Prenatal testing could become safer and more informative in the coming years thanks to technologies developed to survey a fetus’s genome from the mom’s blood.
Illumina, the world’s leading manufacturer DNA sequencing machines, is now moving aggressively into the field of prenatal sequencing. Earlier this month, the company announced that it would purchase startup Verinata, which launched its prenatal chromosome counting system last spring. The acquisition follows a string of moves by Illumina to increase its presence in prenatal medical diagnostics (see “DNA Sequencing Leader Buys into Prenatal Testing”).
Conventional methods for checking a fetus’s genome for abnormalities require invasive procedures, such as using a needle to withdraw some amniotic fluid surrounding the fetus or some cells from the placenta, methods that can sometimes cause a miscarriage.
These tests mainly focus on abnormal numbers of certain chromosomes (such as the condition that causes Down syndrome) and are offered only to women with high-risk pregnancies. But much more could be gleaned from the fetal DNA floating in mom’s blood, and some believe that such tests will soon be available to many women.
The first company to offer prenatal screening from a mother’s blood was Sequenom, which made its MaterniT21 test available in October 2011. Last year, doctors used Sequenom’s test to screen more than 60,000 pregnancies for abnormal numbers of chromosomes.
To search for these chromosome disorders starting from 10 weeks of gestation on, the companies sequence the bits of DNA floating in a sample of the mother’s blood.
Around 12 percent of the DNA in her blood belongs to her fetus. The tests do not distinguish which sequences belong to mom or the unborn baby. Instead, counting algorithms are used to search for small but significant changes in the amount of one chromosome to another. DNA sequencing machines read out strings of DNA letters a few dozen base pairs long, and the mix of mom’s and baby’s sequences are then sorted by chromosome. If there are more sequences than expected belonging to a particular chromosome, then the fetus probably carries an extra copy.
In a normal blood sample, around 1.36 percent of the cell-free DNA should belong to chromosome 21, says Alan Bombard, chief medical officer of Sequenom. When a fetus has Down syndrome, the test usually finds 1.4 percent. “That’s not much difference, but you are counting it 10 million times,” says Bombard.
Medical experts are also taking note of the burgeoning field. In November, two medical societies released a joint opinion that the noninvasive DNA tests could be used to screen high-risk pregnancies, which include cases where the mother is over 35 or has had previous pregnancies with chromosome abnormalities (see “Medical Society Approval for Noninvasive Prenatal Testing”).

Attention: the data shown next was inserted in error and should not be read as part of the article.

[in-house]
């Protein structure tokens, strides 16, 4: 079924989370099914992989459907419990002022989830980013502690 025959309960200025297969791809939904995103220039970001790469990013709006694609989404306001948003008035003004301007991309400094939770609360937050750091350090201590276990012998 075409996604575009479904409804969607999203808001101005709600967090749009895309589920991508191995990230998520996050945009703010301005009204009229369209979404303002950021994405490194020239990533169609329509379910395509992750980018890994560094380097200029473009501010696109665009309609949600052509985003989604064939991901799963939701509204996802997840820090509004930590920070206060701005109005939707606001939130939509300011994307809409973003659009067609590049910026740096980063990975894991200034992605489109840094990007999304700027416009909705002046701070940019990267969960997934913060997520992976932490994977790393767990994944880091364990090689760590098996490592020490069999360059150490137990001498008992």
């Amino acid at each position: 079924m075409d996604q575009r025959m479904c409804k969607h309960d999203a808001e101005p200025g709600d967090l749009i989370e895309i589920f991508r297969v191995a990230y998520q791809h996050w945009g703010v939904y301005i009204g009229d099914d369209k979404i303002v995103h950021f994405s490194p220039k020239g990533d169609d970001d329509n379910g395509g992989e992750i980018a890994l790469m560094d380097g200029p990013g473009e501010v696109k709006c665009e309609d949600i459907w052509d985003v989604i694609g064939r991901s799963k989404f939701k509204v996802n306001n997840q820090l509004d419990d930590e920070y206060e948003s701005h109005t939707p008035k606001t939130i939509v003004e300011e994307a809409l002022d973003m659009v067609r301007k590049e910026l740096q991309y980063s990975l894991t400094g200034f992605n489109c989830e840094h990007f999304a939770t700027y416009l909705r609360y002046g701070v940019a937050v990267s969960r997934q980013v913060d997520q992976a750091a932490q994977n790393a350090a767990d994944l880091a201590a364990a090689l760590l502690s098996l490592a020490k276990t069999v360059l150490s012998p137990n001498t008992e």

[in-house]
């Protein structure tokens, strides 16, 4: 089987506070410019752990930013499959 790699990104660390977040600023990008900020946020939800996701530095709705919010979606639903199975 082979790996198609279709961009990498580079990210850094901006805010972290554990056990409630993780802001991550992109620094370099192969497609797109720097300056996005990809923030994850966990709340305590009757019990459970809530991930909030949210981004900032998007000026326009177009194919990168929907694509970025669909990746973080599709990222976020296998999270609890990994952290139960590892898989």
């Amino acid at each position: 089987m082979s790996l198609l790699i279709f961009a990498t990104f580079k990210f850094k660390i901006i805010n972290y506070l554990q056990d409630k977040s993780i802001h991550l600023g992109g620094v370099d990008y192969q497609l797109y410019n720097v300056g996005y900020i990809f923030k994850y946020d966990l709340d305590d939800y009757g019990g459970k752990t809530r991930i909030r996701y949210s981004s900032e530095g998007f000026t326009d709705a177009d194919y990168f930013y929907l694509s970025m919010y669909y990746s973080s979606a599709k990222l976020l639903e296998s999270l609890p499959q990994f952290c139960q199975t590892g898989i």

The technology stands to change the whole of prenatal medicine, says Nancy Rose, a clinical geneticist who chaired the joint-opinion committee. “This is a very early use of the technology and it will only get better,” says Rose. Still, the committee recommends the tests be offered only to women with high-risk pregnancies, not to those with average or low-risk situations: “There just isn’t any data on low-risk patients,” says Rose. “We don’t have good information to give these women without having large prospective trials. It’s a reasonable stance to be cautious.”
Another reason for caution for using the tests for pregnancies of low or average risk is that any indication of a chromosome disorder would need to be confirmed with an invasive procedure such as an amniocentesis, which can cause a miscarriage. “Many folks’ biggest concern is a false positive,” says Bombard.
Still, Illumina sees a much bigger market in the future. “With these noninvasive approaches, eventually we will be able to test everyone,” says Greg Heath, who manages Illumina’s diagnostics division. And one day, the tests could screen for a much greater number of disorders.
While the noninvasive prenatal testing companies are currently offering tests for whole chromosome errors, they are looking to a future where they can get a much more detailed view of the fetal genome and perhaps even tell parents about whether their unborn baby carries particular gene mutations.
“We are just getting started with [abnormal numbers of five specific chromosomes], but we will be expanding this to single gene disorders,” says Bombard. “This is just the first step in what we hope to be a long road to help patients,” he says.
Illumina and Verinata say they will also pursue more refined fetal genetic analysis. “The limit is the cost of sequencing, not something fundamental about the approach,” says Rich Rava, chief scientific officer of Verinata. “We’ve always looked at it as whole-genome technology,” he says.
“As sequencing gets cheaper and cheaper, if you wanted to look at a particular mutation, say, in the cystic fibrosis gene, you may be able to do that in the future,” says Heath.
As the technical advances come, the ethical issues remain to be addressed. “Tackling just that single gene gets into different issues,” says Heath. With a whole-genome sequence from a fetus, how do families handle knowing that their unborn child carries a genetic risk that may cause problems only late in life compared to mutations that will likely cause an early death?
“If there is the probability that a baby is going to die within the first six months of a short and painful life, you might make a different decision,” says Heath. “We think any choices should be informed choices.”